Friday, November 7, 2003
Town may levy supplemental tax on property improvements
Under a new law (Massachusetts General Law Chapter 59 Section 2D) the town may decide to reassess and tax a property immediately after improvements are completed. The supplemental tax is only permitted on parcels that have received an occupancy permit and have increased more than 50% in value. Typically a new homeowner enjoys a "grace period" during the first year of occupancy until the full value of the residence is recognized on the next assessment date. This new law allows the full value to be realized as soon as the occupancy permit is issued.
Up to now, the town software didn't allow the town to send out a few off-schedule property tax bills during the year. This limitation was "totally unacceptable" to Selectman Vivian Chaput. "Why can't we?" she challenged at the October 28 Selectmen's meeting. "We know when the occupancy permit is issued. We know the price paid. I think we should do it!" Town Administrator Madonna McKenzie explained that such an interim assessment previously required halting and disrupting normal business operations while the town's admittedly deficient software is temporarily patched. However the software company has recently become more responsive and such random tax bills may now be feasible.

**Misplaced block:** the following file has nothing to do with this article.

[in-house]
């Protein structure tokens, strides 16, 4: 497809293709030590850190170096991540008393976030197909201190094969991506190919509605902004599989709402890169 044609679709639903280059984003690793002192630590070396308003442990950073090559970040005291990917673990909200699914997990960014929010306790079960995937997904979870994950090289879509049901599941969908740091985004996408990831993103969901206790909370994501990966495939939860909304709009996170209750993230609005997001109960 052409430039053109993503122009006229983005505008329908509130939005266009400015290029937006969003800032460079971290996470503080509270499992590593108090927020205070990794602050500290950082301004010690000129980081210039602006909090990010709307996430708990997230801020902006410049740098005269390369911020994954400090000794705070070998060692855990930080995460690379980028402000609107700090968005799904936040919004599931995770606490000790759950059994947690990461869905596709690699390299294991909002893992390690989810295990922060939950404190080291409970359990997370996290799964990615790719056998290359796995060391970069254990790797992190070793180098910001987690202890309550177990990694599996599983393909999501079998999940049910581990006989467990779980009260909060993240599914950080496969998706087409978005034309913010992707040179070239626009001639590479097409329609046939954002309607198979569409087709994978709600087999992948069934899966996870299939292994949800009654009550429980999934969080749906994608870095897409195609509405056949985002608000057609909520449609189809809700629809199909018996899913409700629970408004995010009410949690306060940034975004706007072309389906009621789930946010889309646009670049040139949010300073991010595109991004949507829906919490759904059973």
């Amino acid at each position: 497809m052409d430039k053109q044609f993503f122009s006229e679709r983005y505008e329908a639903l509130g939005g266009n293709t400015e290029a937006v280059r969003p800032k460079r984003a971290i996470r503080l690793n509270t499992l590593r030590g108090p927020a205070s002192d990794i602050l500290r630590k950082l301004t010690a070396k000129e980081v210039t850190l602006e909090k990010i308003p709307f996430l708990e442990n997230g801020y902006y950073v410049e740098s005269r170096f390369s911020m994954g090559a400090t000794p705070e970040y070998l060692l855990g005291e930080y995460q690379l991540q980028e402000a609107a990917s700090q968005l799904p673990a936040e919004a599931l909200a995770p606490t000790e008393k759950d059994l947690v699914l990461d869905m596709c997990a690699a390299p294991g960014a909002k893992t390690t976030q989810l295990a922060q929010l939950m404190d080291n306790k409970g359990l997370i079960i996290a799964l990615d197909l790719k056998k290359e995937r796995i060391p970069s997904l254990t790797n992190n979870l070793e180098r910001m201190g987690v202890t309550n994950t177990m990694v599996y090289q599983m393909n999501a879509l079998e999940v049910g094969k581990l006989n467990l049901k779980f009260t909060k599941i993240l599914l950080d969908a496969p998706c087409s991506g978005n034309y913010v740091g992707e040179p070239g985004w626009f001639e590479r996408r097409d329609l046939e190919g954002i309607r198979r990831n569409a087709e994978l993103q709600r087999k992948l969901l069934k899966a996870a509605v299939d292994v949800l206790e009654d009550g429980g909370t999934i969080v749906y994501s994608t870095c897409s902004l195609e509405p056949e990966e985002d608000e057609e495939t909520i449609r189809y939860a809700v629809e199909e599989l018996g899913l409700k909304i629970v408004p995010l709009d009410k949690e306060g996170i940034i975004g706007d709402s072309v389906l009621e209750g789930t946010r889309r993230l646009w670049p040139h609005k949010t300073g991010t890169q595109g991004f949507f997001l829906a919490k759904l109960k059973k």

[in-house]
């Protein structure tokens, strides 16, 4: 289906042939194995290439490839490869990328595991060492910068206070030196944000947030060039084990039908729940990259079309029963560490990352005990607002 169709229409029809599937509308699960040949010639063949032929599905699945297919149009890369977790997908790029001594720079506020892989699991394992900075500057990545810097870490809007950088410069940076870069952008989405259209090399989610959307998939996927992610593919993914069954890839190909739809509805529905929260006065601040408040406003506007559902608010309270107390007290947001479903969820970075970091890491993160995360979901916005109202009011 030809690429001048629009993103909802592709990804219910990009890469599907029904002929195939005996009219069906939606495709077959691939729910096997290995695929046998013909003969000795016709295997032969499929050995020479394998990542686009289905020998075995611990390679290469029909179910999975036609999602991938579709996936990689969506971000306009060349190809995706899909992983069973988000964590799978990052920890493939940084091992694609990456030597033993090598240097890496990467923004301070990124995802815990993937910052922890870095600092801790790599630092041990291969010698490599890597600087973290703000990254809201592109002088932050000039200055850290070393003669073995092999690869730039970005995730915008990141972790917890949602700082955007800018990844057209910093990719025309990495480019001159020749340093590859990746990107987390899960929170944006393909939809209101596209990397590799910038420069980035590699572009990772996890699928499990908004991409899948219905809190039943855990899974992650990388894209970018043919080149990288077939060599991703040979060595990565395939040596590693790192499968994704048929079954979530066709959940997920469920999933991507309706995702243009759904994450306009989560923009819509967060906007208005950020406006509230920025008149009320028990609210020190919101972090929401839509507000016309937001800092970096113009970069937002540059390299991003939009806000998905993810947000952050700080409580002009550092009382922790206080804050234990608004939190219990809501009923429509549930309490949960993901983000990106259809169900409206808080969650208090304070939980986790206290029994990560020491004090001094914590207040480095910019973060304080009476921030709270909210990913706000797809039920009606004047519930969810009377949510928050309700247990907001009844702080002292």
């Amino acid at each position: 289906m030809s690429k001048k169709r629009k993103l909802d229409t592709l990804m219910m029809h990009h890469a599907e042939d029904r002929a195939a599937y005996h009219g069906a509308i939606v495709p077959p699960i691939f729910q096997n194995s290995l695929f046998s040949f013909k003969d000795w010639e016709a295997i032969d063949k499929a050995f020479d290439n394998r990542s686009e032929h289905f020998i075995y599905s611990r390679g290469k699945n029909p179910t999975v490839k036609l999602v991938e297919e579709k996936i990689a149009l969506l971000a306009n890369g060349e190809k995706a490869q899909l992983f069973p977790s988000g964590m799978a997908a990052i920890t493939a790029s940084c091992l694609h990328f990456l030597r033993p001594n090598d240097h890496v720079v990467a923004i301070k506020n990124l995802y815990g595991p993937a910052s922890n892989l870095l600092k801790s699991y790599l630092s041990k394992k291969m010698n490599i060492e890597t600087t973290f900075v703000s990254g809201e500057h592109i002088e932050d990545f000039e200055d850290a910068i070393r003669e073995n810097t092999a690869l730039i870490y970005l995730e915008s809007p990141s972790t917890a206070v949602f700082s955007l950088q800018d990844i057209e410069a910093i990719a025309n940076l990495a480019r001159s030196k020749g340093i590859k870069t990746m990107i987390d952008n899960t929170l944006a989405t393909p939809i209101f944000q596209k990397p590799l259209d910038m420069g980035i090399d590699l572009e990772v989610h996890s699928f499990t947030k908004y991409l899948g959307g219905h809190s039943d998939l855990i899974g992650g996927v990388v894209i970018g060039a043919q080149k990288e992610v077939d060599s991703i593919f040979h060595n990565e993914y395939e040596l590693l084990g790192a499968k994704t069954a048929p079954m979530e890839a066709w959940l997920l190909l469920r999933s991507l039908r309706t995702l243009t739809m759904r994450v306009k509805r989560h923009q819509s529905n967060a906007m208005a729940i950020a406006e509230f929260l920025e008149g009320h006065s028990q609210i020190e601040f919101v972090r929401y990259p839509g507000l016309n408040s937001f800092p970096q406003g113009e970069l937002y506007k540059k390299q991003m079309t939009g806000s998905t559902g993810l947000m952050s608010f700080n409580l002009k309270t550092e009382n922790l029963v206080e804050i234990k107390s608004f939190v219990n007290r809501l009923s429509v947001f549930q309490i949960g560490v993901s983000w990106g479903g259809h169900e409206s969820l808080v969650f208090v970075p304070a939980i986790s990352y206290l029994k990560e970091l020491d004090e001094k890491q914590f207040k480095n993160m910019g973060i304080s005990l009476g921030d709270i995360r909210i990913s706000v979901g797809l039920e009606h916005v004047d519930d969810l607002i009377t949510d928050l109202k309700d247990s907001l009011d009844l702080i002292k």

The only question remaining is whether such reassessments generated enough revenue to make it worthwhile. Carlisle Principal Assessor John Speidel admitted, "There's not a lot of money involved. There were only 14 occupancy permits last year." But for Chaput, "It's a matter of equity and fairness." Even if the revenue gain is a mere $5,000 to $10,000, this made sense to the other board members in view of the town's tight budget. Since state law already allows the supplemental tax assessment, the Selectmen agreed to authorize the new policy if the Board of Assessors is willing to implement it.
© 2003 The